If you use a Will to facilitate the distribution of your estate, the executor who you name in the document would act as the administrator. The executor would be required to admit the will to probate, and the court would supervise while the estate is being administered.
During probate, the assets are identified and inventoried by the executor, and they are prepared for distribution. The court will determine the validity of the will, and creditors will be notified and paid by the executor.
After all the tasks have been completed to the court’s satisfaction, the estate will be closed, and the inheritors will receive their bequests.
All of this sounds innocent enough, but there are some things you should know about probate before you decide to use a will, and we will look at them in this post.
1) Probate Expenses Add Up
Probate is not free by any stretch of the imagination. The executor is entitled to remuneration for their time and effort, and the court charges a fee. In many cases, the executor will engage a probate lawyer to provide assistance. An accountant may be brought in as well.
There can be appraisal and liquidation charges along with incidental expenses that are incurred by the executor along the way. In all, probate expenses will usually consume somewhere between three and seven percent of the estate before it is distributed to the heirs.
2) Probate Is Time Consuming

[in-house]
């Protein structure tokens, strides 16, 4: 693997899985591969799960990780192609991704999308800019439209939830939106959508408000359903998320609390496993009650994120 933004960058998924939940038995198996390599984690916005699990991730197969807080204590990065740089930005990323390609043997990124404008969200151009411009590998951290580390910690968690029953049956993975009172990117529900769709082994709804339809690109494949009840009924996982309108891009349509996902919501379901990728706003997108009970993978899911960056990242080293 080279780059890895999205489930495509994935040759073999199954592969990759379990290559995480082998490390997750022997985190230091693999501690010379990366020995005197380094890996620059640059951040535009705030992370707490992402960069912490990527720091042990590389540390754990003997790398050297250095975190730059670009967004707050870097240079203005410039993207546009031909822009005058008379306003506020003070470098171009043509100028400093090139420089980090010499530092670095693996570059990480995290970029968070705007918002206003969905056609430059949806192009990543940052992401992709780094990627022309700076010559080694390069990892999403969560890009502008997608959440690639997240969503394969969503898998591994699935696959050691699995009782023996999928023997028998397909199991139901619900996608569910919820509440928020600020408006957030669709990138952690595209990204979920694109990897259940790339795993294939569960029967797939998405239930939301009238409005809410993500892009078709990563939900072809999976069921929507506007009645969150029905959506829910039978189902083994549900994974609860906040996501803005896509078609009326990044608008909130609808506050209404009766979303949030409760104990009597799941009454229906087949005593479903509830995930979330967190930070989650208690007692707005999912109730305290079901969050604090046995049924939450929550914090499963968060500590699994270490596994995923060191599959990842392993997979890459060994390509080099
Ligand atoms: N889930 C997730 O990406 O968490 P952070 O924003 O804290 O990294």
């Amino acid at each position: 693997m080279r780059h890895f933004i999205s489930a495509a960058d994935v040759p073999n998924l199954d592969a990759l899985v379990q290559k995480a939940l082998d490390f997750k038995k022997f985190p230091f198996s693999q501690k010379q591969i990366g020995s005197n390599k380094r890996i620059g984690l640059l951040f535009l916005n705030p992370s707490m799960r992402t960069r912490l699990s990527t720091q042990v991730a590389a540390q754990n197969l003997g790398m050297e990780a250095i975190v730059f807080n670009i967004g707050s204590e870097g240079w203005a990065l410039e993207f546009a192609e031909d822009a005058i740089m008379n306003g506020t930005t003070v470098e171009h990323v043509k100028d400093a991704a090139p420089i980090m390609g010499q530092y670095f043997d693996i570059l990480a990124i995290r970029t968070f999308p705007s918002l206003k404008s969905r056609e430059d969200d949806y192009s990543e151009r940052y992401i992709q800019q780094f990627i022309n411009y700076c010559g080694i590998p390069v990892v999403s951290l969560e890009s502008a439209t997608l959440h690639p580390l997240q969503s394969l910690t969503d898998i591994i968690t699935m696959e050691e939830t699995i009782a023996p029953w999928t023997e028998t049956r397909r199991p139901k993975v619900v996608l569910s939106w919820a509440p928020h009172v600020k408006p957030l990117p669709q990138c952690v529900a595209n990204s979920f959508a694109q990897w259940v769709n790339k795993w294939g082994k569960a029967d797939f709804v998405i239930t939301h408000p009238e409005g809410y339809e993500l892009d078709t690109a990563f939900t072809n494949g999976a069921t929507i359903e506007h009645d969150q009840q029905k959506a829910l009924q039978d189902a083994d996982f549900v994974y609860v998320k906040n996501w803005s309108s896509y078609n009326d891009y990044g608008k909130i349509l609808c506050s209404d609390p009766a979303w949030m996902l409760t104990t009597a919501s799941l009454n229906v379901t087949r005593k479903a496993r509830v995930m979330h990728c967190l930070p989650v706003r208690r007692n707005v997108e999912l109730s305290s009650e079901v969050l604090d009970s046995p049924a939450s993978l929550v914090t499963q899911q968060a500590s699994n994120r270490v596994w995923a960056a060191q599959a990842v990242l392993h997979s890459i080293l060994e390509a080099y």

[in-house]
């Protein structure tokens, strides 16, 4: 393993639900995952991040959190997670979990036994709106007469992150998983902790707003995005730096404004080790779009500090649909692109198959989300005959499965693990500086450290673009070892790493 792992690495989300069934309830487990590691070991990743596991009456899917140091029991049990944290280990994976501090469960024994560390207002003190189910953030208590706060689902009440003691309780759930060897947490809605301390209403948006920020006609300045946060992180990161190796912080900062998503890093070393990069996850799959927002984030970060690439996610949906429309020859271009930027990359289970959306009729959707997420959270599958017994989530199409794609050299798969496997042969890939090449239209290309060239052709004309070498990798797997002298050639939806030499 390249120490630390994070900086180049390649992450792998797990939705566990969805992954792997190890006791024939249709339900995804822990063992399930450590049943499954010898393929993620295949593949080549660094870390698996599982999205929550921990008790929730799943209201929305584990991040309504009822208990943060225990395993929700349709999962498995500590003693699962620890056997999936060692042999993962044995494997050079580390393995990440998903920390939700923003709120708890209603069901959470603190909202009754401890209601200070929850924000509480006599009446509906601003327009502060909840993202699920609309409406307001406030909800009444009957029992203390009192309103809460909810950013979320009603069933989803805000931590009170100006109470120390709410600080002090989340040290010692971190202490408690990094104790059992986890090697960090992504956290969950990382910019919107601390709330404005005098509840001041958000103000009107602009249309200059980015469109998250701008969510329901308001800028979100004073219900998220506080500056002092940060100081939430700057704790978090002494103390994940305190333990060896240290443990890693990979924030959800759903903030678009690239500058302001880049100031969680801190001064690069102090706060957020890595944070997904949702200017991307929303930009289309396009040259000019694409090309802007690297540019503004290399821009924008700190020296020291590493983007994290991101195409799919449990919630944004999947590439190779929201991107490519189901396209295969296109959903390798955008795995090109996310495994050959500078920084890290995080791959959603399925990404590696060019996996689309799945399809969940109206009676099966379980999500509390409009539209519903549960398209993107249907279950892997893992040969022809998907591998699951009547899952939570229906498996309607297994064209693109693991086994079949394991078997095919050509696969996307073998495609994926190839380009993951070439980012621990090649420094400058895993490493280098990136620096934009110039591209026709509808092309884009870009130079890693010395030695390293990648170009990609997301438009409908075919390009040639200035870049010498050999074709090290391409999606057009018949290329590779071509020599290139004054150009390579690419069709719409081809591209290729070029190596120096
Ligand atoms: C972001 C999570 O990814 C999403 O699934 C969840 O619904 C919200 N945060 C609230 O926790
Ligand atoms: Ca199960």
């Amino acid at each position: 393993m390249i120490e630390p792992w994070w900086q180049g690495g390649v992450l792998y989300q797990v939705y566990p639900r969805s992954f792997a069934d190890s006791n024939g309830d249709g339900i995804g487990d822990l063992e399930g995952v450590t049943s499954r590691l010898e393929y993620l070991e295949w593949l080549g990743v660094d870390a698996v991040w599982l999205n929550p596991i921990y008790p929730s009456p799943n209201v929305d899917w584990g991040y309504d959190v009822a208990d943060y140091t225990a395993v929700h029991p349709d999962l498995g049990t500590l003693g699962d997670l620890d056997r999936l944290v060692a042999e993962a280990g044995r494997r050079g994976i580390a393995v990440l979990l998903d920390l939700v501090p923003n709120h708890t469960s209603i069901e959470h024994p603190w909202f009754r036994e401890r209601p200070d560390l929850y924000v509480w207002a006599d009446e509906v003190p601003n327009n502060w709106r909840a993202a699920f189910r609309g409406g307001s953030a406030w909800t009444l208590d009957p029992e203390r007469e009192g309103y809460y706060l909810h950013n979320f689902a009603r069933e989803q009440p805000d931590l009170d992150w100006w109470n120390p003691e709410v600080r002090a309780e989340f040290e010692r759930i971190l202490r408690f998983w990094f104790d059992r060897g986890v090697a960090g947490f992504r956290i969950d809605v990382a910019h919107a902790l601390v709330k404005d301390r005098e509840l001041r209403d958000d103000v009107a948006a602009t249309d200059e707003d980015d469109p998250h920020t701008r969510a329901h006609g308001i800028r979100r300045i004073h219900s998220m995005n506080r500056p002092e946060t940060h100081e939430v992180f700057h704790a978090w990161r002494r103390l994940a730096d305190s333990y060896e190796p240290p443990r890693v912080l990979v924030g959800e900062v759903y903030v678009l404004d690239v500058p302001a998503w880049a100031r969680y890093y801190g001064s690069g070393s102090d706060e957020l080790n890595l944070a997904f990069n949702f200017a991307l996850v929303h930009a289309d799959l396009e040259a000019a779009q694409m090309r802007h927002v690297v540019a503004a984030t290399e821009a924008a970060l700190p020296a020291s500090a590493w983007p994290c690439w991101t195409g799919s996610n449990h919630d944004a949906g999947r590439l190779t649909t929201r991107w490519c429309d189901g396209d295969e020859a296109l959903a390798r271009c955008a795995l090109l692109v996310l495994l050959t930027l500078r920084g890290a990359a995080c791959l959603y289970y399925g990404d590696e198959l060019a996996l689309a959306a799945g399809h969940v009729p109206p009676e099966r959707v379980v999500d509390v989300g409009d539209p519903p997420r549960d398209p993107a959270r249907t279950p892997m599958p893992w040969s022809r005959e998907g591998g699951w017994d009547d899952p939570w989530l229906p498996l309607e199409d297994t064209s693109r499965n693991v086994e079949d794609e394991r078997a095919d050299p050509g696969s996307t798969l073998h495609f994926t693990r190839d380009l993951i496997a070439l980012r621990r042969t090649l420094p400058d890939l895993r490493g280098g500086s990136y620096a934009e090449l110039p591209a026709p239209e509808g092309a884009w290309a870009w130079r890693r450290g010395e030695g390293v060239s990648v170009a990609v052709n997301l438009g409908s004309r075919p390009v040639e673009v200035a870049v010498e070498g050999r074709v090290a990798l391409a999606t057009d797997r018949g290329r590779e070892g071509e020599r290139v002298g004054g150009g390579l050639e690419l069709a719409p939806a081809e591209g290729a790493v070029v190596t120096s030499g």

You would naturally want your loved ones to receive their inheritances in a timely manner after your passing, but this won’t happen if your estate is subject to the probate process.
It can take close to a year, even if the situation is not particularly complicated. No bequests can be distributed while the estate is being probated by the court, so the inheritors have to play an extended waiting game.
3) Probate is Public
Do you want anyone and everyone to be able to know exactly how much money you had and who received it after you passed away? There are very few people who would say, “Yes”. There is no privacy when your home and assets go through probate.
The records are available to the general public, so the information is readily available. This loss of privacy is disturbing in a general sense, and certain details could cause hard feelings among interested parties.
4) Probate Can Be Avoided
If you are not too enthused after reading the first three facts, don’t worry, there is a solution: you can proactively implement a probate avoidance strategy when you are getting your affairs in order.
A revocable living trust is a very effective estate planning tool that is ideal for a wide range of people. If you create this type of trust, you don’t have to worry about losing control of the assets, because you would be the trustee while you are alive.
You would be able to change the terms at any time, and you could convey additional property into the trust after it has been created. In your trust, you name a successor trustee to assume the role after your passing, and your heirs would be the beneficiaries.
You could also include a spendthrift clause in order to protect the principal from the beneficiary’s creditors. You would be able to instruct the trustee to distribute limited assets over an extended period of time if you want to add another layer of protection.
The distributions to the beneficiaries would not be subject to probate, so the downsides that we explained at the beginning of this article would never enter the picture. It is cost-effective to create a living trust, so it is an investment that will yield dividends.
Access Our Free Worksheet!
We have many resources on this site that you can tap into free of charge, and one of them is our estate planning worksheet. It has been carefully prepared to help you gain a more thorough understanding of the process, so you can learn a lot if you take the time to go through it.
To get your copy, visit our worksheet access page and follow the simple instructions.